Child protection training in Somalia stepped up


With the first phase of the ATMIS (African Union Transition Mission in Somalia) drawdown imminent – it starts next month (June) – stepping up child protection in armed conflict situations for the Somali Security Forces (SSF) takes on new momentum.

Protecting children from violence was – and will remain – a critical part of peace support operations in the troubled east African country ATMIS Deputy Force Commander, Major General Marius Ngendabanka said adding it enabled personnel to “execute responsibilities with a child protection lens”.

The latest round of child protection training ended last week with ATMIS civilian and sector co-ordinators, protection human rights and gender (PHRG) as well as civilian casualty tracking, analysis and response (CCTARC) cells staff along with staff from police and military Training cells and the mission’s political unit.

Training modules included child protection in peace support operations, the impact of conflict on children, child protection issues, legal frameworks for child protection and understanding “grave violations against children”.

Child exploitation is still rampant in Somalia an ATMIS statement said, mainly due to abduction and forced recruitment of children as soldiers by Al-Shabaab and other armed groups.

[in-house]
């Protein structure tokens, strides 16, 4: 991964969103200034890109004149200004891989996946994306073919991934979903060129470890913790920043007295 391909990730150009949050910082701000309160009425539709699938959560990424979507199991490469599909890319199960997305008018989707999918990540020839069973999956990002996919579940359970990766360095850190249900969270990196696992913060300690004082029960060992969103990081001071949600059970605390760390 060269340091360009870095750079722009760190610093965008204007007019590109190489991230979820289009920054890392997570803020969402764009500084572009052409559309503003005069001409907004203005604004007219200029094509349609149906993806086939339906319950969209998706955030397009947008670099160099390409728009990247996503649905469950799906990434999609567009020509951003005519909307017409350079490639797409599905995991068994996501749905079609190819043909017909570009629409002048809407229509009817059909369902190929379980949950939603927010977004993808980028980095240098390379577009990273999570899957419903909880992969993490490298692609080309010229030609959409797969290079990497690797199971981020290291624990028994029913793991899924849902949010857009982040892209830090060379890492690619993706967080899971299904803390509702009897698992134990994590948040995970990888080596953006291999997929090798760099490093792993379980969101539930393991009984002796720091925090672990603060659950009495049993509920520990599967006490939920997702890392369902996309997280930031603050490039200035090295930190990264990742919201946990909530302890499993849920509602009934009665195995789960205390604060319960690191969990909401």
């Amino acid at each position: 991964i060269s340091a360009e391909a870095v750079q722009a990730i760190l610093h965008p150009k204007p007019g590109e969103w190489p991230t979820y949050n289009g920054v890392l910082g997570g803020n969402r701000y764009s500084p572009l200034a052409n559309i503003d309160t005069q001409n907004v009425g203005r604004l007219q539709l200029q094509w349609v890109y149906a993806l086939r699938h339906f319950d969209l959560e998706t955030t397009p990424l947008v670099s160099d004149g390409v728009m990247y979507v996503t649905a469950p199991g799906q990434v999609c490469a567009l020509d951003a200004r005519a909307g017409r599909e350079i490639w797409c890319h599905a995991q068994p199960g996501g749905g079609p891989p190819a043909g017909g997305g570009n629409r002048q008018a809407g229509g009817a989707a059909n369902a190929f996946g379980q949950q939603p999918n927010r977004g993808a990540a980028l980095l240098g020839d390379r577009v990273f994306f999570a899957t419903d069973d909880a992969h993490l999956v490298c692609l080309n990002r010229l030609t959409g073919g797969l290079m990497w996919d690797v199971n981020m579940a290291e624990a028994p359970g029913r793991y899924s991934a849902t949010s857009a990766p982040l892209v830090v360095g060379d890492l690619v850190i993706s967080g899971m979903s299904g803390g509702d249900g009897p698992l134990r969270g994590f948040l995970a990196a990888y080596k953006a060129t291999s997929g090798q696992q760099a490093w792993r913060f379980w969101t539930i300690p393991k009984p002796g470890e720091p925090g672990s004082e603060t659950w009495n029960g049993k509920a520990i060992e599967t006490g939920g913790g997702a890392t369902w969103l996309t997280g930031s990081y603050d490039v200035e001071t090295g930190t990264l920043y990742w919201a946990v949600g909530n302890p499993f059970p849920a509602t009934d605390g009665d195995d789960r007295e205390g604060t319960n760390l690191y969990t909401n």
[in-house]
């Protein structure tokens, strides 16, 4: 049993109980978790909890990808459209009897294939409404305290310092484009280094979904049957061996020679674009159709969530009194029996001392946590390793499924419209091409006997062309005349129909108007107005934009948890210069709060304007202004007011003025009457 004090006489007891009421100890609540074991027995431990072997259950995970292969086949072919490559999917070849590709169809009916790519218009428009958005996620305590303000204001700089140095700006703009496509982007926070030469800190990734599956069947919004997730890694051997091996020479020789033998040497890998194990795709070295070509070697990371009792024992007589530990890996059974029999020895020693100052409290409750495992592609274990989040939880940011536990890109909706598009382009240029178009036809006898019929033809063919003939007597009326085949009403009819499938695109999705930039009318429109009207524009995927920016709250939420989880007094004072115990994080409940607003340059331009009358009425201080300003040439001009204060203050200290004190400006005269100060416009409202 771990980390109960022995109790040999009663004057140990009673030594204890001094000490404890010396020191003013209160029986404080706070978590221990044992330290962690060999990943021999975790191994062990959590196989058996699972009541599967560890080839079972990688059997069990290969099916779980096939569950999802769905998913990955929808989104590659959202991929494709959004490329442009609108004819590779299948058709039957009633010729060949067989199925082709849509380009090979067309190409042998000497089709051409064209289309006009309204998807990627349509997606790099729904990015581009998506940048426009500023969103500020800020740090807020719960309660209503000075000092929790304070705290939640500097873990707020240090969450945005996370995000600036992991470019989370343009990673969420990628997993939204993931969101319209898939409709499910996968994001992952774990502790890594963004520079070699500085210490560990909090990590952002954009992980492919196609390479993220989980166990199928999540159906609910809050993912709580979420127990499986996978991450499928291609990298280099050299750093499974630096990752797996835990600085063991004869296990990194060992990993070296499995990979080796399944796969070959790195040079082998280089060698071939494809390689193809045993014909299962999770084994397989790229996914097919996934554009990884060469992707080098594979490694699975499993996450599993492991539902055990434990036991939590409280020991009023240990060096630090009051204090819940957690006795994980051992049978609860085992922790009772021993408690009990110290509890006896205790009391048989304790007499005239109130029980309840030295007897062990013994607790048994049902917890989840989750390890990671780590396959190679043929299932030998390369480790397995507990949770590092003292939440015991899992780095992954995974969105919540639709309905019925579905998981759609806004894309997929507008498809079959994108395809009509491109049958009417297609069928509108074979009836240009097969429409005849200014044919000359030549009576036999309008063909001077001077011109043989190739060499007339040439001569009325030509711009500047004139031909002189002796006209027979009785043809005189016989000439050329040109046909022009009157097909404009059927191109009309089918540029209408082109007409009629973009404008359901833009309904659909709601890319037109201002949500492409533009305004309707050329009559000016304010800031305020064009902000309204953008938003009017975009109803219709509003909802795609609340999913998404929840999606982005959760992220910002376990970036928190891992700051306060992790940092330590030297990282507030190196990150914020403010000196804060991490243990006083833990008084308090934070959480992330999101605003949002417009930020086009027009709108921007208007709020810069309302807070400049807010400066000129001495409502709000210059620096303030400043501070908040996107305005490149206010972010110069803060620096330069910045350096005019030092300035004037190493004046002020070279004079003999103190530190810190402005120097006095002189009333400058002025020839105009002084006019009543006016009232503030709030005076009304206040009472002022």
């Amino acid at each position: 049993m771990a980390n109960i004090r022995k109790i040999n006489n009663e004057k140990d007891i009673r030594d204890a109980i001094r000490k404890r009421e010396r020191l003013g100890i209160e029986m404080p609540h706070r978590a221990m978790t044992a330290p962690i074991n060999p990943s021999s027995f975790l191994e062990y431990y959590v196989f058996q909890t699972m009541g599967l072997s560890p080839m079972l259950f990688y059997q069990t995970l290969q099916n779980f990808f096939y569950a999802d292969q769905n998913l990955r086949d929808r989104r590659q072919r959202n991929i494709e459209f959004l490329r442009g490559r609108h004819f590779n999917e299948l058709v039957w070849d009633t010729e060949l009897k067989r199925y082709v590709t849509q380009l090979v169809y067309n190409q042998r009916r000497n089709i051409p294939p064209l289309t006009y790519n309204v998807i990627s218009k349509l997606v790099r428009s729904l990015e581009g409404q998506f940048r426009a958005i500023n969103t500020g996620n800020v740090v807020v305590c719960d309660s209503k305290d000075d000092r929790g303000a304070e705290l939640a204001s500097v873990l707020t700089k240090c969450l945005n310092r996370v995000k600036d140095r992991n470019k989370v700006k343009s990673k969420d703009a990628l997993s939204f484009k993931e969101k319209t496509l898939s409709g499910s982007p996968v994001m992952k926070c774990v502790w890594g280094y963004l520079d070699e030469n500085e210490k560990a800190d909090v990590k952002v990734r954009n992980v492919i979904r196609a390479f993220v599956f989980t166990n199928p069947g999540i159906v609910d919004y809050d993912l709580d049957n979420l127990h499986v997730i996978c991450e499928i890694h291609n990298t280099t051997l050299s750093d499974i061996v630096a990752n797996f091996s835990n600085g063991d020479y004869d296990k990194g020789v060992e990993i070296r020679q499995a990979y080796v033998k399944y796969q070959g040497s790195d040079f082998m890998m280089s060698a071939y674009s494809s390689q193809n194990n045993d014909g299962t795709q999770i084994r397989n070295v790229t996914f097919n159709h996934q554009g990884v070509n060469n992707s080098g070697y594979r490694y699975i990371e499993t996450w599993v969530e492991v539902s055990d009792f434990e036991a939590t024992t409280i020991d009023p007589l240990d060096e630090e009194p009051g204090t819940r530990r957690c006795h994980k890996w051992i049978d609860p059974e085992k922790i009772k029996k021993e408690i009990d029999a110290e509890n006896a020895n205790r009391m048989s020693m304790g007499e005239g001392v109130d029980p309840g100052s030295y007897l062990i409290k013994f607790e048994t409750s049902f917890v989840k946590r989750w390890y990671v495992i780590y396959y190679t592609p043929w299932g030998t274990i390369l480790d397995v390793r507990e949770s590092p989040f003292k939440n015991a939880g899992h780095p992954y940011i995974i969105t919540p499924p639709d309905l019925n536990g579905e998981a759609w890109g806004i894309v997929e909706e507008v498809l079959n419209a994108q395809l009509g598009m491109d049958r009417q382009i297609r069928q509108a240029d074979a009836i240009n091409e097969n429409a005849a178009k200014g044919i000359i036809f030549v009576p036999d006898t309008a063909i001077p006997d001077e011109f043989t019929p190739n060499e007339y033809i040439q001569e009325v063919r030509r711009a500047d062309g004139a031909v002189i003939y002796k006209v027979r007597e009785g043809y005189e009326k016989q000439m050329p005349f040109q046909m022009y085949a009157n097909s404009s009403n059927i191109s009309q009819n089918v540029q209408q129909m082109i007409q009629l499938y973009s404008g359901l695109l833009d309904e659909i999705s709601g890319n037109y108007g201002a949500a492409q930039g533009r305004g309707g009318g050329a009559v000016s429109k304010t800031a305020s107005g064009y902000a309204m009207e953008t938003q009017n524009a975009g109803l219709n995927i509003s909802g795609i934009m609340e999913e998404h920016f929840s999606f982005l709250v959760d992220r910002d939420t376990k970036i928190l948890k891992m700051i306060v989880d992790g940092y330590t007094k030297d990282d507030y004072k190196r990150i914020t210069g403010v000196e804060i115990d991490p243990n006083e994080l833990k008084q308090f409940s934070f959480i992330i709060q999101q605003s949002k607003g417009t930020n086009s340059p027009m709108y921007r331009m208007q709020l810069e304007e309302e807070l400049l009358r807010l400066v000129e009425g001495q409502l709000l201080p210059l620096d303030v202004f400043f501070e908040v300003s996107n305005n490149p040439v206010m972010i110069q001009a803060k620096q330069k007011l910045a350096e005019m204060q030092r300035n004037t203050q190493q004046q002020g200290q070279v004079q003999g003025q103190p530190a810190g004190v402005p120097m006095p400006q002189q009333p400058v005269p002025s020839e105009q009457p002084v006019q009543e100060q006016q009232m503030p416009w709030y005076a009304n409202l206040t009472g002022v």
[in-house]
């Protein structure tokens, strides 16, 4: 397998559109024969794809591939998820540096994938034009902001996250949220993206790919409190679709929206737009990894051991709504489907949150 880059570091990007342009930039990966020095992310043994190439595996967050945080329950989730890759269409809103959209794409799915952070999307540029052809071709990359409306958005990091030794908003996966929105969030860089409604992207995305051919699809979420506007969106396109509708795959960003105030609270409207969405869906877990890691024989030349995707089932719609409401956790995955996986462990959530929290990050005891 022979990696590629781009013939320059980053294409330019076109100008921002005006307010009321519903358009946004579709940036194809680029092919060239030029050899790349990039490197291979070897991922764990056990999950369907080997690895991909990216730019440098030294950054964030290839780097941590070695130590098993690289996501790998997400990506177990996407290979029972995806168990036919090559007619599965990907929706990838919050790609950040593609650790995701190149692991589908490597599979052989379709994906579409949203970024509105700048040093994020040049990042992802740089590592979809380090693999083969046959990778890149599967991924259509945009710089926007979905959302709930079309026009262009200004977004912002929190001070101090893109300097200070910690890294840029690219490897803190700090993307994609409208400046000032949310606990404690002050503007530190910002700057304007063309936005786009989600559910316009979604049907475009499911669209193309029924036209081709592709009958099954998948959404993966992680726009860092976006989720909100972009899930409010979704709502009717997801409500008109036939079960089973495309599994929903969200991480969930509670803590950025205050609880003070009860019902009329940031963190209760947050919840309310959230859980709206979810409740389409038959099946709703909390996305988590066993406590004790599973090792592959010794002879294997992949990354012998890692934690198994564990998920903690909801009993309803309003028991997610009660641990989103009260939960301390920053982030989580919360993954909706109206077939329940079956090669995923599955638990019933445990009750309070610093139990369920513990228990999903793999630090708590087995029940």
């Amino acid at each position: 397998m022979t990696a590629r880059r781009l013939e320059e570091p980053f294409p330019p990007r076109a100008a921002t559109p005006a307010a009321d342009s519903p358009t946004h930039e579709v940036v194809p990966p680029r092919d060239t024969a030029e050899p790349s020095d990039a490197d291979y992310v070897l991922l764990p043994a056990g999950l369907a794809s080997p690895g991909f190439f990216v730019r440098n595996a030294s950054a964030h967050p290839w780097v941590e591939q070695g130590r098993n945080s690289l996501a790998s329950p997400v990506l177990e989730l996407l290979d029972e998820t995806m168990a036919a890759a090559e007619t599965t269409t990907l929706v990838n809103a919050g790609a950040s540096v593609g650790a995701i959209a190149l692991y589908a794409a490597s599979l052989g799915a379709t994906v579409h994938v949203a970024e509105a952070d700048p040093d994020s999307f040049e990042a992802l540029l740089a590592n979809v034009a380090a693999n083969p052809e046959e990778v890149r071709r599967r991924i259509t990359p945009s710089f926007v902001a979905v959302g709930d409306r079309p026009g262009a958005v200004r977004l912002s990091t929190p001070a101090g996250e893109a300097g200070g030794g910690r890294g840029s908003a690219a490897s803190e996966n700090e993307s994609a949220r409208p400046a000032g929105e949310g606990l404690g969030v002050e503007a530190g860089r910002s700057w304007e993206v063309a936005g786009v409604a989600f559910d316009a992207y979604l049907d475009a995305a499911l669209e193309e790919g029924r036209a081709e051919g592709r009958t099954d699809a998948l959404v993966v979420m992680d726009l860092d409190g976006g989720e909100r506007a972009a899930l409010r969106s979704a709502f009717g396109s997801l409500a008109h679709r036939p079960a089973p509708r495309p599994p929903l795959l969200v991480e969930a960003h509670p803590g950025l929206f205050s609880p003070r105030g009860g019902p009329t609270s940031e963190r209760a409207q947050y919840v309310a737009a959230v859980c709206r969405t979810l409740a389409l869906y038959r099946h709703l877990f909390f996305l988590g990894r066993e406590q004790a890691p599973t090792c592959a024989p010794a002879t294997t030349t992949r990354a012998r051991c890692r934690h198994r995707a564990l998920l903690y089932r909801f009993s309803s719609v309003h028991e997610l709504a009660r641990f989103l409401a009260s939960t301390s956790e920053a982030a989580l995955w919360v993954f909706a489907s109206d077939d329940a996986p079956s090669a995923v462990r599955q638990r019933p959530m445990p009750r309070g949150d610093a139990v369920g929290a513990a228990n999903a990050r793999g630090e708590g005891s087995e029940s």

Anthony Njoroge, lead facilitator and the Save the Children Head of Programme for Children, Youth in Peace and Security said children in Africa bear the brunt of armed conflict. There are believed to be over 200 million children in Africa caught up directly or indirectly in conflict. They face violations including attacks on schools and hospitals, rape and sexual abuse, killings and maiming, abductions and disappearances, as well as denial to humanitarian services.

Part of the training sees participants equipped with knowledge and tools to report and monitor child violations. “We will apply these tools to ensure monitoring mechanisms are in place to support all African Union (AU) frameworks and resolutions as well as United Nations Security Council (UNSC) resolutions,” an ATMIS Civil Affairs Officer said.